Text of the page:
Let There Be Delight 

Incandescent plasma: aurora in a bottle.

Solid, liquid, gas, plasma. Plasma is the high-energy, cloudlike fourth state of matter. It is abundantly found in the universe in suns and stars, but occurs on earth only in lightning and the aurora borealis — and, of course, plasma TVs, and now plasma art: airtight glass sculptures outfitted with high-voltage transformers that increase the electricity's frequency high enough to ionize and energize the neon and xenon. If you've ever watched the silky, liquid effects of a low-temperature orange-pink-blue flame in a guttering fire, the hypnotic, organic ebbing and flowing of plasma incandescence may appear similar to you.

Seven artists who work with plasma are showing their light sculpture at the Float Center. Neon and glass expert Bill Concannon of Crockett is showing a "Neon Coke Bottle" standing beneath an archway of colored bottle necks, everything radiant. Kinetic and neon sculptor Ken Herrick shows a work resembling a black clock dial with glowing linear elements spiraling out from the center — astronomy, perhaps, as seen by Muybridge and Flavin. San Francisco sculptor and woodworker David Hollister makes perverse conceptual art in "Persephone," hiding his plasma within a long sealed gray box so that turning the piece on makes no visible difference whatever, a wry take on Greek mythology's nymph trapped in the underworld half the year. Ed Kirshner shows "Blue Lightning Party," a model car boasting eight glass cylinders firing plasma, wheels with plasma rims, and plasma klaxons or horns; the intense red glass of his "Plasma Cherry" tempts the viewer even as the lightning discharges inside give pause. Sculptor Norman Moore explores his interest in myth and metaphor with an architectural structure entitled "Dream" that simultaneously suggests hourglass, goldfish bowl, crystal ball, emperor's orb, and alchemist's alembic. Co-curator Michael Pargett's "Carry-on" is a waffle-foam-padded aluminum briefcase housing a glass tube or bat filled with gas — an excellent solution to the portability/protection problem. Allison F. Walton, curator and gallery co-owner, is showing "Plasma Xenon Head," a blue glass robot's head that will eventually be completed with a body. Four lyrical abstract paintings by Sally Rodriguez complete the show.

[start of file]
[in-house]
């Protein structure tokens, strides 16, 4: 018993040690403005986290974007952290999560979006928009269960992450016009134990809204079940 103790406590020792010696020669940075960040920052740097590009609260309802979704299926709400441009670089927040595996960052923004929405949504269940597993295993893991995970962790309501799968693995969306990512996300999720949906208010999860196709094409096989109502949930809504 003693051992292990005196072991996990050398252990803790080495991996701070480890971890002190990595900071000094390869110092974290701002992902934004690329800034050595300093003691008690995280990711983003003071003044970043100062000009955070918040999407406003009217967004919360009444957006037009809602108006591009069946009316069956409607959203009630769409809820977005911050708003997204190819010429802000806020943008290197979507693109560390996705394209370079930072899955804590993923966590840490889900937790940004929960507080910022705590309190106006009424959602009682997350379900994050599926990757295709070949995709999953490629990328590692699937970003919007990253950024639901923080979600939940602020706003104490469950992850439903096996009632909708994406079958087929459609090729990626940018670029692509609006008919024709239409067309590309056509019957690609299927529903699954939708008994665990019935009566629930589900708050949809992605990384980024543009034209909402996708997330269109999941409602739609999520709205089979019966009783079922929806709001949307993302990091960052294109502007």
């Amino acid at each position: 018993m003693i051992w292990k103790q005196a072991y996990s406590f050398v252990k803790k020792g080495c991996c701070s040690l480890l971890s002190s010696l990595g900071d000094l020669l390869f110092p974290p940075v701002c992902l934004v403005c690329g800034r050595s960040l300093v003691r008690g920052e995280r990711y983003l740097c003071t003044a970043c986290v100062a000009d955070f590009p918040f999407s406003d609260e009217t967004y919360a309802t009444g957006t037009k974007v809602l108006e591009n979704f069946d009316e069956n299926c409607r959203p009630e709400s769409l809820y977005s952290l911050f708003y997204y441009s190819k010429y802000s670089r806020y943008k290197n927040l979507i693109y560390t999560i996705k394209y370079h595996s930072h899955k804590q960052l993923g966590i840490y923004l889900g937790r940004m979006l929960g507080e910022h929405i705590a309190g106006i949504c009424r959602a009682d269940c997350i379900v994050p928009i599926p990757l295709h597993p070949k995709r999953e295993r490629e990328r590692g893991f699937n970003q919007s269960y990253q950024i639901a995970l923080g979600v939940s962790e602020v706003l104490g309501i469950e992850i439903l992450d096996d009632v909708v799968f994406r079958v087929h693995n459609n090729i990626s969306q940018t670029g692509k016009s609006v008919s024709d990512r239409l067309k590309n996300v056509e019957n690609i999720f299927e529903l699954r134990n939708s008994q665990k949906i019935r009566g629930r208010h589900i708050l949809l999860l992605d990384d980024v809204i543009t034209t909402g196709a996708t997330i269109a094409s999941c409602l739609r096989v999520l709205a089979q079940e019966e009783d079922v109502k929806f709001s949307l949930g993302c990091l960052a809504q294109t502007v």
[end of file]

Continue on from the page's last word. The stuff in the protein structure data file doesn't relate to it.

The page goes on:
A closing party and free plasma educational presentation by Ed Kirshner will take place January 10, 6-9 p.m. Plasma Nation runs through January 10 at the Float Center (1091 Calcot Pl., #116 Oakland). TheFloatCenter.com


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